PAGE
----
Publiceret: 29.03.2017Af Laura Flader mail
On Tuesday, 28 February, job applications started pouring in at Sjørring Maskinfabrik A/S, a machinery manufacturer in northern Jutland, which had, until then, unsuccessfully been attempting to recruit welders to their factory.
“We thought, what’s going on? We were flooded with applications - on the first day alone, we received nearly 100 applications in all kinds of different languages,” says Peter Enevoldsen, chief financial officer at Sjørring Maskinfabrik.
It turned out that a New York Times article about Danish companies’ shortage of skilled labour had been published that day.
Italian, Croatian, German and Turkish media, among others, had subsequently decided to reprint large parts of the article. This inspired foreign applicants to apply for jobs at Sjørring Maskinfabrik, which had been used as a case study in the American article.
“We’re now up to 270 applications in total, and they’re still coming in. If we could get 8-10 qualified applicants out of all this activity, we would hire them immediately,” says Peter Enevoldsen.
He has also noted that the company has started to receive more applications from Danes, a development he believes is the result of social media, TV features and articles in local newspapers.
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The company is now busy sorting all the applications, many of which are written in local languages and do not solely come from welders.
“Some of the foreign applicants have the skills we need - but the majority by far do not. We need qualified workers,” says Peter Enevoldsen.
Sjørring Maskinfabrik is one of Europe’s leading sub-suppliers of loader buckets, and the company’s focus on this niche is a conscious strategy on the part of the management.
“It’s a niche in which we set ourselves apart and are extremely strong. Our clients are primarily large global manufacturers of construction machinery and their distributors. We’ve just landed a major Nordic client as well as several clients in Germany and Belgium, while we also have a strategic partnership with two global groups in the pipeline. It’s this growth, among other things, that contributes to our need for more labour,” says Klaus Kalstrup, CEO, Sjørring Maskinfabrik.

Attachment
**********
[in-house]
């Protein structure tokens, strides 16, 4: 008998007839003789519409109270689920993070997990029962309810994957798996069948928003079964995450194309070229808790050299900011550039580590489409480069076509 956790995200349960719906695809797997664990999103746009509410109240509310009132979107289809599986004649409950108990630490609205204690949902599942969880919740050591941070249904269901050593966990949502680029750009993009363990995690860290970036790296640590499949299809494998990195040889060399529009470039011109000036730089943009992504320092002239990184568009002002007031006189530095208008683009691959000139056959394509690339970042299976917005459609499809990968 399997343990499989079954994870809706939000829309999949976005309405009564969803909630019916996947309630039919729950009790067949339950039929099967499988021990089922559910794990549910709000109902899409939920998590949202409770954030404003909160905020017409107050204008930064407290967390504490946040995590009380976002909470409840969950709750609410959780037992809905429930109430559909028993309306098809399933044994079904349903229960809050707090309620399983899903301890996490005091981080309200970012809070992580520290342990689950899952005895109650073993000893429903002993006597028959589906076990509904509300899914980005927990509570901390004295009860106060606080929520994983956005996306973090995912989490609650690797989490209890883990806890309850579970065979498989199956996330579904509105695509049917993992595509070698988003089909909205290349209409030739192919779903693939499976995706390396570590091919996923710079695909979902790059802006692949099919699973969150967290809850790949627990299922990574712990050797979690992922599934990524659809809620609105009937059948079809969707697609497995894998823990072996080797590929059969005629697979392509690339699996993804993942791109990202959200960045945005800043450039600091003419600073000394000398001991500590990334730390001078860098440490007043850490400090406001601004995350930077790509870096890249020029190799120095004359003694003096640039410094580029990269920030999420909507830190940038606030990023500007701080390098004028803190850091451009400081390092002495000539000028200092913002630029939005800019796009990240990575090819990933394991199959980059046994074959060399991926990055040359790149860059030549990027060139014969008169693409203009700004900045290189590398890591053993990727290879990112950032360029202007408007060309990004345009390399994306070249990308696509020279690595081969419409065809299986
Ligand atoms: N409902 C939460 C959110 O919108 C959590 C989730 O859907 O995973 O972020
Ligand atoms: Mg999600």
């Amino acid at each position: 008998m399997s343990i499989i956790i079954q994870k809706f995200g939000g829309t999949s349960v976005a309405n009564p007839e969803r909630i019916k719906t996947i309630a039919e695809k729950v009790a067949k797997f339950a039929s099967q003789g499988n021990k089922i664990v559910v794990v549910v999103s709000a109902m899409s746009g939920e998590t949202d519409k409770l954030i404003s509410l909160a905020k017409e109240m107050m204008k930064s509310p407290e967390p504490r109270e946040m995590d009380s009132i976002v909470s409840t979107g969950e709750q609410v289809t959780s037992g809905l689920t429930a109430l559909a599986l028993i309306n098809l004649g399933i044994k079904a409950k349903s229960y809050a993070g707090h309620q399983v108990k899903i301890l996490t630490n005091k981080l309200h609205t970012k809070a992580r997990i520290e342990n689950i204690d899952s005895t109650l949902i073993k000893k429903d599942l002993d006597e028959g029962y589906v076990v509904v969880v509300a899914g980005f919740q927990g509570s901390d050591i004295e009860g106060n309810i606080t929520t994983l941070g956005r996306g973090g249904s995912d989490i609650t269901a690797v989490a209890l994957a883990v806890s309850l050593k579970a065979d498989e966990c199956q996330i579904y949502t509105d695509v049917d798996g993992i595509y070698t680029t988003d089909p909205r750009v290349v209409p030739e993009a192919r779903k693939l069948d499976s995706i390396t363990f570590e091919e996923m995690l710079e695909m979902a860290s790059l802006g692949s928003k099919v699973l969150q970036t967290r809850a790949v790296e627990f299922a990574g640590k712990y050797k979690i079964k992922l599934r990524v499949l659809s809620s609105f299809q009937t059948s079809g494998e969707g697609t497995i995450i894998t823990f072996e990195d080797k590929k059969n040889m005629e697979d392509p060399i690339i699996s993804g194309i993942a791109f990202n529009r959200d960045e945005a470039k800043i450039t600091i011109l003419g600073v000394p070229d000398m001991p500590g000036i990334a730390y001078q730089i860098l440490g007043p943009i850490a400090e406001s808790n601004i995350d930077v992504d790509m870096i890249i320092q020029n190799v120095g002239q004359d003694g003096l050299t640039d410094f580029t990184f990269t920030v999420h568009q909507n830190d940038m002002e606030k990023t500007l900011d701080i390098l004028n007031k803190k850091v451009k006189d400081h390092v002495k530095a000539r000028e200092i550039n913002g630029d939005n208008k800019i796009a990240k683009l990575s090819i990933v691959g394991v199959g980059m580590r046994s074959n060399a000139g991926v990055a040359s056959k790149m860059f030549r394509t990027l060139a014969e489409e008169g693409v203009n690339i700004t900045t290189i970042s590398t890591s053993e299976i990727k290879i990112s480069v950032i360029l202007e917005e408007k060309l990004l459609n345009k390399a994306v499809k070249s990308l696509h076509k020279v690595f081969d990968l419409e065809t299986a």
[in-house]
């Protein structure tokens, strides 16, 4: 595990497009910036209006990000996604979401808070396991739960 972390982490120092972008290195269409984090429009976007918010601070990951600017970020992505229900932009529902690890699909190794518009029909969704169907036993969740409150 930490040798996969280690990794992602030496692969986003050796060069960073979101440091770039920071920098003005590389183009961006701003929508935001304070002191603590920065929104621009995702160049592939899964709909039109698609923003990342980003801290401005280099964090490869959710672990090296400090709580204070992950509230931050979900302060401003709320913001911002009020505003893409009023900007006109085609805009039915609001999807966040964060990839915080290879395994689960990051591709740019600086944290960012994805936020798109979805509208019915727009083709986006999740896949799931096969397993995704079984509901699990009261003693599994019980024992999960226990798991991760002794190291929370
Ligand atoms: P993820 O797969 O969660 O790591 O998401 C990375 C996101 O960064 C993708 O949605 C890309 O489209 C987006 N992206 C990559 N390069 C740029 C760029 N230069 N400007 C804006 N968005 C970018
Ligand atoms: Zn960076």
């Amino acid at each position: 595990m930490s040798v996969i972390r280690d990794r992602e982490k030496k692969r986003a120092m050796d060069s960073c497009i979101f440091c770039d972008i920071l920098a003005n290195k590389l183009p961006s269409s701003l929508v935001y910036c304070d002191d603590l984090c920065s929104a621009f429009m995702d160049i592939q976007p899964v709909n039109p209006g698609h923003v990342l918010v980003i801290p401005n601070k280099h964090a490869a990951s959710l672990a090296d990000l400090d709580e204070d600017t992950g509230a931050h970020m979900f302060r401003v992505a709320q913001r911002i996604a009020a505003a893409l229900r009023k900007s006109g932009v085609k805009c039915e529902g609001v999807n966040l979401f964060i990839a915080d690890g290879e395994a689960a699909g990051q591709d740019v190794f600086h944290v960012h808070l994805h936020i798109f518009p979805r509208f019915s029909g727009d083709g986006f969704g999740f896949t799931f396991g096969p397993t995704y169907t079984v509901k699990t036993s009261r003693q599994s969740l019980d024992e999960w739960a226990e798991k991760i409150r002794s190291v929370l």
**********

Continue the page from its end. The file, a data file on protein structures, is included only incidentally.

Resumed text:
Until now, Sjørring Maskinfabrik has collected further information from four of the foreign applicants, two of whom come from Italy, one from Turkey and one from Croatia. Out of the company’s 270 employees in total, there are currently about 40 who come from abroad.
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At the Confederation of Danish Industry (DI), the lack of skilled labour is well-known.
“Many companies are currently experiencing progress and want to hire more employees, but it’s often difficult to find the qualified employees that are required. This is due to the fact that in several fields, there are very few unemployed workers left. This is particularly the case for electricians, metalsmiths and mechanics,” says Steen Nielsen, Director, DI.
More than every third member at DI has had to abandon an attempt to fill a vacancy in 2016. This was established in DI's annual Local Business Climate Survey, among other things.
As joblessness decreases and employment rises, the problem will only exacerbate. According to Steen Nielsen, the fact that companies are hiring foreigners to fill their vacancies is therefore positive.
“We must continue getting more unemployed individuals into work and, ideally, creating jobs for some of those who are currently outside the job market. We should also strive to hold on to older employees for a bit longer instead of them retiring early. And finally, we must maintain the opportunities for bringing talented foreign employees to Denmark. Many companies wouldn’t be able to retain their activities in Denmark if it weren’t for their foreign employees,” says Steen Nielsen.
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